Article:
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July 16, 2018

The Story Behind the Seat

by Mark Jent

The idea for “Simply a Fan” has been simmering with me for nearly two years. It started as merely a platform to serve as an outlet for me to organize and lead more “bucket list” baseball trips to ballparks across America. Simply put, I got to go to more baseball games with my wife Beth’s blessing because I was including my cost in the price for those who go!

Yet shortly after that original idea came to mind, I realized I had also become more passionate about storytelling. And not just telling stories that you can find every day about game highlights, recent trades or who’s “hot,” as I did not feel like that was my niche in a saturated market of baseball coverage. The stories that fascinate me the most are those that take you away from the diamond and into the stands, stories that highlight how and why someone became a baseball fan.

Back in 2016, when the Cubs were marching towards the World Series (over my Dodgers), the stories that kept me on the edge of my seat were of Cubs fans who had waited their entire lives to see the Cubs not only playing in, but winning the World Series. One particular story that captured my attention featured Cubs fan Wayne Williams of North Carolina, who kept a lifetime  promise to his dad by driving across the country to sit by his father’s grave so they could listen to Game 7 together. While it may seem morbid to some, the story here is that baseball has transcended and connected generations, to a point where people like Wayne will go to great lengths to stir emotions that once brought a father and son together.

June 8, 2018, Louisville Slugger Museum. The first stop on the Simply A Fan led Father/Son Baseball Road Trip, which was comprised of 15 strong making the road trip from Nashville. Stops included Louisville, Cincinnati and Chicago the weekend of June 8-10.

What I eventually began to dream about was how maybe – just maybe – if I worked up enough courage, I could take this wild idea by combining the areas of trip planning and storytelling to create a platform to share the stories of baseball fans whose stories have never been told. This would be a forum to bring people into the stands, so that  every-day fans (who are die-hard enthusiasts for their team) could share how they once became baseball fans. I knew that if I started with the stories of my baseball friends, I could eventually invite those I meet at different ballparks to share their stories as well.

As the idea became more and more clear, I realized my dream was actually marching into the realms of reality. I found myself swimming amidst a sea of startup questions, including: “What image best tells the story of a baseball fan?” “What will resonate with fans, no matter their age, gender or other demographics?” “What could be an original idea for a baseball logo?”

The answer – a ballpark seat.

May 25, 2018, Fenway Park in Boston. This photo was taken during a behind-the-scenes ballpark tour of Fenway Park of the old wooden rickety seats that still exist today in the 106 year old ballpark.

Yes, just an old, rickety, wooden ballpark seat.

No matter who you cheer for, how long you’ve been a baseball enthusiast or your level of passion for the game – every fan of the game finds him or herself having a single identifiable commonality about them: we all started out as a fan in the stands.

No matter whether you only played the game as a youth, whether you got a cup of coffee in the big leagues or whether your bronze plaque hangs on a wall in a museum in a tiny village in upstate New York, every individual who has ever played this great game was also once (and likely still is) a fan. Thanks to Father Time, people eventually return to where they started: a ballpark seat, cheering on the game.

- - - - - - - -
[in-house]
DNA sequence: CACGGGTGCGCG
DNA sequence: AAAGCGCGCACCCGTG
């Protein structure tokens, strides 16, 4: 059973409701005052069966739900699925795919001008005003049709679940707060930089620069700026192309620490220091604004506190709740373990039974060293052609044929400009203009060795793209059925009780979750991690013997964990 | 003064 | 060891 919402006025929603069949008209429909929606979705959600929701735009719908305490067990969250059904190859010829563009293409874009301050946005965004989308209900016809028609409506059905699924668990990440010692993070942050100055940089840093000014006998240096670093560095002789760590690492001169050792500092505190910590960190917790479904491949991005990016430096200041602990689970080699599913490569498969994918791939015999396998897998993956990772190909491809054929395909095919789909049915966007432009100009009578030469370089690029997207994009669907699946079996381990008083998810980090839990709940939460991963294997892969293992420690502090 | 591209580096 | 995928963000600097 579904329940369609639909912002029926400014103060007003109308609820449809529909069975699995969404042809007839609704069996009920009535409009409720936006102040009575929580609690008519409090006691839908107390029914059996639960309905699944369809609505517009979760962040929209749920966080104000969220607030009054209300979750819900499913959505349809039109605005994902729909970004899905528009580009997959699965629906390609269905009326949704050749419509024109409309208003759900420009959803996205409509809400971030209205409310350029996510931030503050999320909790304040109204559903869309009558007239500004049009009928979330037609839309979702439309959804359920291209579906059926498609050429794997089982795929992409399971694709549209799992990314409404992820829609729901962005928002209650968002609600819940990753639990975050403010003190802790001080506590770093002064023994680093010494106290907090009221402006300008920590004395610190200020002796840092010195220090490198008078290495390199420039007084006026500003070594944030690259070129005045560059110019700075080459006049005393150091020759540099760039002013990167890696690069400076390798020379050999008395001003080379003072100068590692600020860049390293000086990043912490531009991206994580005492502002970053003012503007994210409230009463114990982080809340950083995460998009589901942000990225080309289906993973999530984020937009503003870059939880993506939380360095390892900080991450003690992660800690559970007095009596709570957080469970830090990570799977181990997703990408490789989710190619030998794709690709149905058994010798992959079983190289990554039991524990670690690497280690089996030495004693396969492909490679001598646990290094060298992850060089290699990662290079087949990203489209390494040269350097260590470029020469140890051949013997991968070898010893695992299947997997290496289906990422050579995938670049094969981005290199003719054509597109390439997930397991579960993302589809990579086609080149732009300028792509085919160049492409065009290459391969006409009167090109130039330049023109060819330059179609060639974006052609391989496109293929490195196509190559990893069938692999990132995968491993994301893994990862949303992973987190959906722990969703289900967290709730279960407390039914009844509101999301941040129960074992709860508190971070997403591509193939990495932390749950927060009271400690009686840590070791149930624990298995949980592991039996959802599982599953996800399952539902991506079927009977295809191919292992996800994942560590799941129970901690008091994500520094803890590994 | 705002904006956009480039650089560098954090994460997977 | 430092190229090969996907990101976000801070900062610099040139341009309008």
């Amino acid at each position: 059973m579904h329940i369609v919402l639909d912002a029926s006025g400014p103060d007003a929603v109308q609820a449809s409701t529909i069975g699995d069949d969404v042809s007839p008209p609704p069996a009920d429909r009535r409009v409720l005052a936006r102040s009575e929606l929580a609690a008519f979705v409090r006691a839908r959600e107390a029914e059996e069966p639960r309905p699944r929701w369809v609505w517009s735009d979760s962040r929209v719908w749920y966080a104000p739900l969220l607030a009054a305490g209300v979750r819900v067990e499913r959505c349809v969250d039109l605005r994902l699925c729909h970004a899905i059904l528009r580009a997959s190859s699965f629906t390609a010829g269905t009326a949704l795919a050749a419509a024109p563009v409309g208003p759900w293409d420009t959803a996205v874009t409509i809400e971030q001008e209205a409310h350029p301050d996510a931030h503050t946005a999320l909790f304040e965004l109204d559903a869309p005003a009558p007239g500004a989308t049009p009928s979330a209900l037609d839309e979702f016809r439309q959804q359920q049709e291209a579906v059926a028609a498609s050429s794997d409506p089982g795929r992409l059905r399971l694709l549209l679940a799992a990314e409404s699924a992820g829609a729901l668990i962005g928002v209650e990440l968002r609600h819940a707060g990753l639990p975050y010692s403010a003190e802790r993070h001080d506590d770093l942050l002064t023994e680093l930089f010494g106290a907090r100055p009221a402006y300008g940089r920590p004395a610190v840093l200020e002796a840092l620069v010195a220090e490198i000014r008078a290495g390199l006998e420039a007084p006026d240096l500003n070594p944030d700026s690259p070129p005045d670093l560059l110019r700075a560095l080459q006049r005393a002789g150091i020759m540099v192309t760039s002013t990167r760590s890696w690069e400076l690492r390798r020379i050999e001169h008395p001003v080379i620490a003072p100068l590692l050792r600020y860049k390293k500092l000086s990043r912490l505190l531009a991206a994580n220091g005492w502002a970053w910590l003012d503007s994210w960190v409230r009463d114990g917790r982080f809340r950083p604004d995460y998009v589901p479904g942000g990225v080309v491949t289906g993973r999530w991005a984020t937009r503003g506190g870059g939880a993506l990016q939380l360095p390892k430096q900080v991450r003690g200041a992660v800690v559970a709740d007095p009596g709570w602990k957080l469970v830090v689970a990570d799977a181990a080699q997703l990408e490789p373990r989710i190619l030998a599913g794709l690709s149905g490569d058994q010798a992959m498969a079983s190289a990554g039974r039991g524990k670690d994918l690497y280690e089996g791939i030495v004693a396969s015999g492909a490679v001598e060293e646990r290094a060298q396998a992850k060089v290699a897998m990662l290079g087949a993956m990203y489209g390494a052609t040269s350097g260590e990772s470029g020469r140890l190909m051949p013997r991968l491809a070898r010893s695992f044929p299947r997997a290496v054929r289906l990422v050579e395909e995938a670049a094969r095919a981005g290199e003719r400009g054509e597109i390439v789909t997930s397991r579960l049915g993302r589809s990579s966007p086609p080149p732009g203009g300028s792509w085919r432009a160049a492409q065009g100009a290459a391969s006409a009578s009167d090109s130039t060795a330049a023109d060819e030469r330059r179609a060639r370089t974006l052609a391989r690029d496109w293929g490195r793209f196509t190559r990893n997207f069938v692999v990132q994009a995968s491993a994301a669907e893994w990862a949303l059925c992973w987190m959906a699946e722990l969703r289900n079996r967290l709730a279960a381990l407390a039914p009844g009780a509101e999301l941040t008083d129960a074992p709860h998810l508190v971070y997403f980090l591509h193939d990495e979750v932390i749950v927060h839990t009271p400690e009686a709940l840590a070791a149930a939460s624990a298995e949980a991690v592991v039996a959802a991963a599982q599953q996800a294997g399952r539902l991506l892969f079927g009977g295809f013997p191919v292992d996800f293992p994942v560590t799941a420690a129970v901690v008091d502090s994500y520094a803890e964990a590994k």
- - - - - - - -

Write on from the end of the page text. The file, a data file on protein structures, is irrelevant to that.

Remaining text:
Numerous friends along the way have given credible opinions and valuable advice. But there is one friend whom I am indebted to that gets the credit for the initial vision and actual design of the Simply A Fan ballpark logo – Joseph Mankin.

Joseph is a youth minister at a local church by day, but his former graphic design wheels can’t stop turning at night. When I reached out to him recently for thoughts, I fortunately caught Joseph on a night when he was on his couch watching television with a laptop and some free time. Instead of just choosing an option and casting his vote on some other designs, Joseph, a baseball fan himself who just so happens to be a creative genius, within minutes, sent me back the ballpark seat and said, “here’s your logo.” It immediately captured my attention.

October 24, 2017. The First Pitch. Dodger Stadium, World Series Game 1. This was our view from our seats in Section 59 Row T. This photograph captures Clayton Kershaw’s first pitch in Game 1 of the 2017 World Series. Kershaw would go on to pitch 7 innings, gave up three hits, one run, struckout 11 and walked none in a Dodgers 3-1 victory.

Although I wrestled with the finality of it over the coming days, I cannot think of a more fitting image that depicts my vision for Simply A Fan. Whether you went to your first game in 1955, or just last week, either way you sat in a ballpark seat. Whether you have been to a hometown Little League game or found yourself at Game 7 of the World Series last year in Los Angeles, you sat in a ballpark seat. No matter who you are, which generation you belong to, where you are from or who your favorite team is, we all started out in a ballpark seat as simply a fan.

Coming soon: The Story Behind the Number.

July 16, 2018

2 Comments on “The Story Behind the Seat

Sherry Ferguson
August 19, 2019 at 1:28 pm

Great story! Thanks for taking us behind the scenes.

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Mark Jent
August 20, 2019 at 10:51 am

Thank you Sherry! It was so great having you with us!

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